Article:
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Why don’t African scholars contribute to public policy?

By Ken Opalo | Oct 25th 2014 | 4 min read

This week I read in the local dailies a complaint from a writer regarding the dearth of indigenous African (and Kenyan) scholars in the social sciences and humanities. The basic point of the argument was that because we do not have indigenous scholars studying our history, politics, economics, et cetera, our stories never get told to their fullest.

What we get instead are often perceptions of outsiders whose views are tinted by biases inherent in their cultures and traditions. This is all true. However, what the writer failed to also acknowledge is the fact that the current state of affairs is not the result of some conspiracy by foreign scholars or institutions. Instead, it is the result of the deliberate failure to fund local scholarship since the late 1960s.

As Prof Anyang’ Nyong’o’s glowing tribute to the late Prof Ali Mazrui reminds us, there was a time in Africa when intellectuals were valued – both as critics as well as idea generators. But the wave of political closure that swept through much of Africa beginning in the late 1960s designated freethinking as its number one enemy. As a result, nearly all of Africa’s famous intellectuals saw the insides of jail. Many fled abroad, including the late Prof Mazrui.

The farcical thing about the era of vilification of intellectuals and academics is that no sooner had African governments killed research and freethinking at home than they began looking for experts from Europe and elsewhere. Our own Sessional Paper No 10 on African Socialism as Applied to Kenya was written in part with assistant from expat “experts” from the Ford Foundation.

We became a people and a region singularly lacking in original thinking, and opened ourselves up to experimentation by outsiders. This tradition remains alive to this day. Across much of Africa, government ministries have all manner of advisers and consultants who possess little understanding of how our societies and politics operate. They come in as tied aid, or to look at it more cynically, as part of jobs programmes by their governments whenever they lend us money for “capacity building.”

As a result of this sorry tradition, our leaders and policymakers prefer to outsource their thinking to ill-qualified foreigners and all manner of quarks instead of talking to indigenous academics. For instance, our Vision 2030 is the brainchild of a New York based global consulting firm. The IMF takes care of our monetary policy.

The Chinese drive our infrastructure development agenda. And the northern Europeans deal with all manner of institutional reform and capacity building programmes. Kenyans are mere travelers in this jamboree, always trying to skim as much off the top as they can in these many foreign-driven projects. Local ownership is a scarce commodity.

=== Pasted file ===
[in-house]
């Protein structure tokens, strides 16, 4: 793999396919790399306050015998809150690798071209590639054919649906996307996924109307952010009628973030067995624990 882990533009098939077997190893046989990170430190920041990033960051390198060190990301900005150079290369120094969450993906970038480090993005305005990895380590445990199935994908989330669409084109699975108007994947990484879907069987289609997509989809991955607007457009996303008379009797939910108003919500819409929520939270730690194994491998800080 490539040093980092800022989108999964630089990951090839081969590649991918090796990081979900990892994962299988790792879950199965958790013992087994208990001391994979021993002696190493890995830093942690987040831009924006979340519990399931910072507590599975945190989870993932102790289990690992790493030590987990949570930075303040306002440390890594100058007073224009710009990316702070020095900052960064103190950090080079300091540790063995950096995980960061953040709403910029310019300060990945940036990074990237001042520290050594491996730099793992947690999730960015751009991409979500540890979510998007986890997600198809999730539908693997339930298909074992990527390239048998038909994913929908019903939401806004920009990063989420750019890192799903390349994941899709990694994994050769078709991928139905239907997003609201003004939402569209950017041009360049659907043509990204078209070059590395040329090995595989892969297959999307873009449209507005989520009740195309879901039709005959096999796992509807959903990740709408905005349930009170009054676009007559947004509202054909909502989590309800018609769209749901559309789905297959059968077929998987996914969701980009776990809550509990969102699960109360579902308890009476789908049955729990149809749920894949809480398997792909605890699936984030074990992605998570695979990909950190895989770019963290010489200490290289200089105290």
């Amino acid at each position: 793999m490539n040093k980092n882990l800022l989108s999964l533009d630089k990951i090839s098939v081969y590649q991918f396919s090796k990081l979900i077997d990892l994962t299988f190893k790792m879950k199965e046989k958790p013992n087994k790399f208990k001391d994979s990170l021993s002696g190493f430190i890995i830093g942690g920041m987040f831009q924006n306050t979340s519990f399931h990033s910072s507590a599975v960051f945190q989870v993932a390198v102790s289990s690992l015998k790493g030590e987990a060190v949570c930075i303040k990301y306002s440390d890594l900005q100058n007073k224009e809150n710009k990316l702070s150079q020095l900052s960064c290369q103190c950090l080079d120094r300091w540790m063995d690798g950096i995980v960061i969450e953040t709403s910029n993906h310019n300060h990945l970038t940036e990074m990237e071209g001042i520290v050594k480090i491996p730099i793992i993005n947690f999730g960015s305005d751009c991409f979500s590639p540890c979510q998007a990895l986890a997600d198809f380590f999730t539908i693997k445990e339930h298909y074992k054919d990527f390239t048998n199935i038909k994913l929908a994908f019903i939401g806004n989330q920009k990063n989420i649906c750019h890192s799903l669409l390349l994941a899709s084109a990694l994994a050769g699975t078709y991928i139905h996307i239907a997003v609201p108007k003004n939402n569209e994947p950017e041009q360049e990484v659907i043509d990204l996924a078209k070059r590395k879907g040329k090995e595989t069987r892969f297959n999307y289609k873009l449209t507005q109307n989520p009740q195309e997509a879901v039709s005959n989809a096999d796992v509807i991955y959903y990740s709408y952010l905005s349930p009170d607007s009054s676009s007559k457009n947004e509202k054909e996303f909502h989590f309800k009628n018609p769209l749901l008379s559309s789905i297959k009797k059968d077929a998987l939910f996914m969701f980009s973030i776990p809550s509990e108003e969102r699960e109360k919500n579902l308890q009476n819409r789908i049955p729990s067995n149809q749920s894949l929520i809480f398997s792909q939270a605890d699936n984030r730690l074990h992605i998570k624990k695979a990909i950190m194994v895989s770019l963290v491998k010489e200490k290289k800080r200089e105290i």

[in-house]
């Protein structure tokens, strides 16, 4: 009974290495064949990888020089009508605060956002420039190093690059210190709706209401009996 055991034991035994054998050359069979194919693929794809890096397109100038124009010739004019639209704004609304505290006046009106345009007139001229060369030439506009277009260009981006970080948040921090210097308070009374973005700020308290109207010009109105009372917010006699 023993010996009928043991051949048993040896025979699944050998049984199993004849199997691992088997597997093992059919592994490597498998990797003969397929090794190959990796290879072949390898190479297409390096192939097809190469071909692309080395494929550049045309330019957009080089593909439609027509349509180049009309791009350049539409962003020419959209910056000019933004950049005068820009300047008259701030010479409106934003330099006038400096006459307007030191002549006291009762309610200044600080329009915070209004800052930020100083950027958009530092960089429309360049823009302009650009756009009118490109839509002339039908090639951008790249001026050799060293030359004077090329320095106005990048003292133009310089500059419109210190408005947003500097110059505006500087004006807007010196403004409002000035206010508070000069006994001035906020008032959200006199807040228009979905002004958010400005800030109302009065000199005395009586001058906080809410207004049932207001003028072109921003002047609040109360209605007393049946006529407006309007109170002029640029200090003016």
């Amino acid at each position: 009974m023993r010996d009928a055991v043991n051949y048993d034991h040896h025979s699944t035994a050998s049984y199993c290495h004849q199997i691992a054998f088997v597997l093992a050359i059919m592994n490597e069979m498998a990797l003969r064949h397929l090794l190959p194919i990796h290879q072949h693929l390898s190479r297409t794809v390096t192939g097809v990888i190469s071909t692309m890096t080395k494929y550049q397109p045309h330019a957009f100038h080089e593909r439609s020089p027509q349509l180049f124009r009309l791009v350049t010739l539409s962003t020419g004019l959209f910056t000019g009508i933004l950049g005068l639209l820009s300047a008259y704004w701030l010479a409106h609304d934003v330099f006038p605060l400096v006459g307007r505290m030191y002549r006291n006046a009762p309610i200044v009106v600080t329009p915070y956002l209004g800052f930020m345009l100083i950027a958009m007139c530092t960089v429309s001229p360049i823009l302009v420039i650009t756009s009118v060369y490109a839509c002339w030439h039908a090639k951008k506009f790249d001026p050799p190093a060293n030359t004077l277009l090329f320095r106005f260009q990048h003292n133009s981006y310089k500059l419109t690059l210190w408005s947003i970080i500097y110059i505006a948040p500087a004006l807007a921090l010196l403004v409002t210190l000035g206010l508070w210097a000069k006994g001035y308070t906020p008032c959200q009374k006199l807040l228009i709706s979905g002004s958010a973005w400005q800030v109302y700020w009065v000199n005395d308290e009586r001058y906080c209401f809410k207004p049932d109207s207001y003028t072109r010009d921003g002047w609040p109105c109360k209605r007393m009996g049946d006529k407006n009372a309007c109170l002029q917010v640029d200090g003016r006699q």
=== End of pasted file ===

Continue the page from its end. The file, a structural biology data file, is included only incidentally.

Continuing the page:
Is there really an honest explanation as to why the Japanese were the ones best qualified to develop the Nairobi County Integrated Urban Development Master Plan? Have we not produced engineers and architects over the last half-century with capacity to do this?

But why are we ever so eager to get foreign advice? The answer to this is twofold. First, it is unfortunate that many of our leaders have the scars of colonialism seared in their minds. They have internalised the idea that foreigners know best, and therefore should be preferred. Second, and perhaps more importantly, it boils down to politics. Our leaders know foreigners are not comfortable talking politics. For diplomatic reasons their missions are often exercises in anti-politics.

They spew out policy recommendations – like cutting of funding for schools, hospitals, and other public programs in the early 1990s – with little consideration for their political implications (they also feign surprise when their recommendations don’t get implemented for political reasons).

The problem with local academics is that they never pretend to dabble in apolitical policy recommendations. But by incorporating politics – and in particular, the need for social justice – in their policy recommendations, they tend to turn off policymakers and politicians.

It is time we realised that reliance on foreign advice comes at a cost. At a basic level, it means that most of our development projects come designed to take care of foreign creditors and shareholders (be they Chinese or Europeans), and not Wanjiku. So before we blame African academics for not thinking critically about the problems plaguing their homeland, we should first consider the incentive structure that they face.

Investing in African scholarship, and valuing the advice of African scholars is what will spur the virtuous cycle of investment in African scholarship. Until we do this we shall continue to conflate expats with experts, at a high cost to our people.

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